Visitors flocked to the Good Shepherd for the first day of the immersive art exhibition being staged as part of their role as ambassadors for the British Art Show 9.
Staff and volunteers led guests on a tour of the facility based around what service users experience on a daily basis, from queuing up outside to being served refreshments and seeing the facilities on offer for food and other support.
Included within the tour was the art exhibition, where the work of members of the Good Shepherd’s art and photography class was displayed alongside students and professionals around the theme of ‘living and giving voice to difference’.
There were also testimonies read out from service users who have been supported by the charity, a look at the new Garden Project which has been led by a client on the ‘New Start’ programme for ex-offenders, and a talk and information around how the food service operates.
The exhibition, which continues with shows at 12noon and 2pm on Saturday and Sunday (click here to book a free ticket), also forms part of the ’50 Years of Good’ commemorations as the Good Shepherd marks the Golden Anniversary of the Little Brothers first arriving to support the people of Wolverhampton.
And the exhibition was officially opened with the ringing of a bell and grace from Brother Stephen Brennan, who has been involved with the charity for almost its entire 50 years, just as he does at the start of the dining service.
“There are two tiers to the exhibition, first of all the honour of being asked to link up with the University of Wolverhampton and the Art Gallery to be one of the Ambassadors for BAS9, but also to mark 50 years of the Good Shepherd and our ‘It Starts With A Meal’ campaign focusing on how providing food can lead to support in so many other areas,” says organiser Kate Penman.
“Being asked to be an ambassador and work with the University and the Art Gallery has really been our golden ticket, because we have always had a voice but not necessarily the stage to make ourselves heard.
“The theme of the British Art Show in Wolverhampton – ‘living and giving voice to difference’ – is perfect as we celebrate 50 years of having hospitality, compassion, truth, respect and justice at the heart of the work that we do.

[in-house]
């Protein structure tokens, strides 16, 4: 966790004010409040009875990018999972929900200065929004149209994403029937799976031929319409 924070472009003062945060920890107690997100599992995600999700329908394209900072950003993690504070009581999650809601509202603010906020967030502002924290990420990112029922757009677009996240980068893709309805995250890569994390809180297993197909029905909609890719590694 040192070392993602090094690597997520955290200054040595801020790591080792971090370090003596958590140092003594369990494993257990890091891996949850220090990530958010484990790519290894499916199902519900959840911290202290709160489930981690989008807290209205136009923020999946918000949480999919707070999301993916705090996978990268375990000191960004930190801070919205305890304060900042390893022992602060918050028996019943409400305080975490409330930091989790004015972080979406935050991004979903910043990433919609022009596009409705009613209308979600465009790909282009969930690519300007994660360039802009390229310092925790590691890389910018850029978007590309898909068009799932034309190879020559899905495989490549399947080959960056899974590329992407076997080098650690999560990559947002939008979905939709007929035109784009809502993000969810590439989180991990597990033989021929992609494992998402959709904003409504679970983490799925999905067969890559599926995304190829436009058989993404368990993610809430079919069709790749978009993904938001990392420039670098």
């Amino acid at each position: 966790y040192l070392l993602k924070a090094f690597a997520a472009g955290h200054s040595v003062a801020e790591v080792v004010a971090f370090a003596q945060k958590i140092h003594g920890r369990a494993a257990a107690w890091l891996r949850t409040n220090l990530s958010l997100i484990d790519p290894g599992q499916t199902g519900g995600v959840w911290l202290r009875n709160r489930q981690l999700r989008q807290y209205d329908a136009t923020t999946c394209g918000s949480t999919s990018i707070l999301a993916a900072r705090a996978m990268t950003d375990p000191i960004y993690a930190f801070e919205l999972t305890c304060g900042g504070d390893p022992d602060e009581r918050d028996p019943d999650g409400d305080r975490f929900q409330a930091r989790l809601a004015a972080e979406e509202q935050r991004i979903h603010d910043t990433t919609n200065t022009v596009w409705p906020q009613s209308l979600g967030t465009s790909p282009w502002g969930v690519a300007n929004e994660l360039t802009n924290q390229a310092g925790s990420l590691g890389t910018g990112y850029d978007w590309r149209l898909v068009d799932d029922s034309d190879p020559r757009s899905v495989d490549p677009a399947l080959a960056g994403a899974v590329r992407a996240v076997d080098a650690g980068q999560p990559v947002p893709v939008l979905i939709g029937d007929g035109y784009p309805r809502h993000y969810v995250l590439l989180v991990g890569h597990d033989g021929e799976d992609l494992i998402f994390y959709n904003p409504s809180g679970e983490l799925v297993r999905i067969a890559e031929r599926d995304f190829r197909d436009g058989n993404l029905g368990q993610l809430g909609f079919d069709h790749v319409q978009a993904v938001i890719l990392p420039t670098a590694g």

“It is a multi-disciplinary art exhibition.
“To the layman, it means we have art, photography, installations, poetry, textiles, and audio-visual work all created by our service users, staff, volunteers, and a select few local artists.
“There is humour, talent, and amazing candour.
“There is also the stark reality of what homelessness feels like – how people can feel unseen, unheard and on the fringes of a society that seems to have no place for them.
“I cannot overestimate the impact that this exhibition will have on those who have contributed, and it is all thanks to an incredible team effort from the Good Shepherd – staff, service users and volunteers.”
The Good Shepherd are privileged to have been asked to be ambassadors for the British Art Show – which takes place every five years – showcasing the work of 35 contemporary artists, including four Turner Prize winners, at the School of Fine Art at the University of Wolverhampton and Wolverhampton Art Gallery.
Guests at the launch event alongside members of the public included representatives from the University and Art Gallery, City of Wolverhampton Council, Wolves Foundation, funding organisations, local churches and Good Shepherd trustees.
Former Wolves striker Mel Eves, who is now working with ex-offenders with TKO and the Shaw Trust, was also present, as was West Midlands Mayor Andy Street.
In his Mayoral role heading up West Midlands Combined Authority, Andy is a huge advocate of the Housing First pilot scheme across the area, where people with complex issues are given accommodation followed by individually tailored support to help them sustain their tenancies.
Andy, who had visited the Good Shepherd at their previous base at Darlington Street Methodist Church, not only enjoyed the tour and exhibition but was able to meet Housing First clients Darren and Michael, whose work was on show.
“I’m genuinely amazed, inspired and incredibly impressed by the exhibition,” he said.
“What the Good Shepherd have done to allow people to show what they are capable of is really remarkable.
“It is what we always said when we were devising the Housing First programme, that it could show what people were capable of when they can get their lives re-established.
“They have hidden talents which can be developed such as the creativity on show at this exhibition and I am sure there are many more.
“I was sitting and listening to the one of the pieces of prose being read during the exhibition from someone on the Housing First programme and it was very rewarding to hear.
“It was four-and-a-half years ago now that we first put the case to government for Housing First and when you see how far that has come it has generally changed some people’s lives.
“That is really encouraging, and also tells us that we have to win the next tranche of funding for that to continue.”
Andy also had words of praise for the Good Shepherd as it marks its Golden Anniversary.
“It is remarkable to think of the breadth of work which the Good Shepherd is doing,” he added.
“Whether it is the mentoring, whether it is the practical support with cookery classes for example, or just as a venue where people can come together and show their talents, it is a wonderful charity.
“And so, the most important words I can say are – thank you!”
There are still places available at the exhibition for 12pm and 2pm this Saturday and Sunday. Admission is free but places must be booked by clicking here.